05 August 2015
Japan’s controversial security bills signal its move away from pacifism. However, Shinzo Abe needs to show pragmatism to avoid aggravating fraught relations with its East Asian neighbours.
Japan’s Prime Minister Shinzo Abe has managed to push two controversial security bills through the lower house of the parliament, in spite of overwhelming public disapproval and several large-scale protests. The proposed legislation, if passed, would expand the Japan Self Defence Forces’ range of activities, including the ability to send troops overseas for “collective defence”.
The new security legislation is likely to pass despite enormous public dissatisfaction. A rejection or inaction from the upper house within 60 days would return the bills to the lower house, where the bills can be enacted by the LDP-led coalition, which holds a comfortable two-thirds majority.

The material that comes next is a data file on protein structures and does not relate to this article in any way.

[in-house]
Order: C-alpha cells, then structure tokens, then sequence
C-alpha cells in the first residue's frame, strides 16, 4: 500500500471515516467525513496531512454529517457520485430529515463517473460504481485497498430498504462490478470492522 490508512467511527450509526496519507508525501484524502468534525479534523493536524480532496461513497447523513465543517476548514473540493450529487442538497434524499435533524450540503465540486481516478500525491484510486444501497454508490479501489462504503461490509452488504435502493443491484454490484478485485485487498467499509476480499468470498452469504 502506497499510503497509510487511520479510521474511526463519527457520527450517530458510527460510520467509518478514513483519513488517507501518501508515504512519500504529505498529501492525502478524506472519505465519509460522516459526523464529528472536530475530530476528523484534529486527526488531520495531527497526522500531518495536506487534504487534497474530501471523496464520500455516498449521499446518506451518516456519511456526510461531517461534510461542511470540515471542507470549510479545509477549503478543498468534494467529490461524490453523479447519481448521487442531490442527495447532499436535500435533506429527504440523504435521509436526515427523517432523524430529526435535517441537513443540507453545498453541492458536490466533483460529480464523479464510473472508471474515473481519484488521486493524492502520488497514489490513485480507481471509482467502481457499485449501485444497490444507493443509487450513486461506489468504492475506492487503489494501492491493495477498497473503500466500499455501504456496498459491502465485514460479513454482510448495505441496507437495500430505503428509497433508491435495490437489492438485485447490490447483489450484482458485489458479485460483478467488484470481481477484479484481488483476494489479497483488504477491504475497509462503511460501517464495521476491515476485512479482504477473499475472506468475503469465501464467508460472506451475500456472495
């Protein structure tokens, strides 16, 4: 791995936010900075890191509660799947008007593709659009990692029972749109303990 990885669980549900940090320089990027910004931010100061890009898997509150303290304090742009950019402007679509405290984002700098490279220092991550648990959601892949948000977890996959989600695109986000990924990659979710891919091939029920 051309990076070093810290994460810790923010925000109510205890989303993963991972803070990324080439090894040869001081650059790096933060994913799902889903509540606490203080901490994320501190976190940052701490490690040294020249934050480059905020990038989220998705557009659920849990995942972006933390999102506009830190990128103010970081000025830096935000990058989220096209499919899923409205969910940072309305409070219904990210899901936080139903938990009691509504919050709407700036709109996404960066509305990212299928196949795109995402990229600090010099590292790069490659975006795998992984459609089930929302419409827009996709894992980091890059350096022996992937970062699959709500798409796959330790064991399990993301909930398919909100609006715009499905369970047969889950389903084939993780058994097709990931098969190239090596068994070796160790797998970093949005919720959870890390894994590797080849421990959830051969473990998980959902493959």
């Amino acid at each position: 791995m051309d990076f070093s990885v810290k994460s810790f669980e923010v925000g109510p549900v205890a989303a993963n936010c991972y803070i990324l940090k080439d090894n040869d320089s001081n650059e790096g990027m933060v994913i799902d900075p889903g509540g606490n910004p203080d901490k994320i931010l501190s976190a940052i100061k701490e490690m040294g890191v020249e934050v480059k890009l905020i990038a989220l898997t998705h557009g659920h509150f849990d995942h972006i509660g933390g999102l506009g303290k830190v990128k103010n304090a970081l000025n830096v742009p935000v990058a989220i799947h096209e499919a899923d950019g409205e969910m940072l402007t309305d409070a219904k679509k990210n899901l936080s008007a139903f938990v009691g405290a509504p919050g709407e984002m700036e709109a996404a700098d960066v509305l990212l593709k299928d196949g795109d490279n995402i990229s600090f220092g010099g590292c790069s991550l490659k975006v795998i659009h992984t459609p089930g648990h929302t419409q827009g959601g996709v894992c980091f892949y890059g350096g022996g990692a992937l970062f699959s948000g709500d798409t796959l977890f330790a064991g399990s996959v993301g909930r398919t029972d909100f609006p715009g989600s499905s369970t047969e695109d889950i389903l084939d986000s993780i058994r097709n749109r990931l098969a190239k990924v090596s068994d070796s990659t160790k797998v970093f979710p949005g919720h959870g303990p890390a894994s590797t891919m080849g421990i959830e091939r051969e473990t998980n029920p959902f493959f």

… Tan Ming Hui is an Associate Research Fellow at the Centre for Multilateralism Studies (CMS) at S. Rajaratnam School of International Studies (RSIS), Nanyang Technological University, Singapore.
CMS / Online
Last updated on 16/11/2015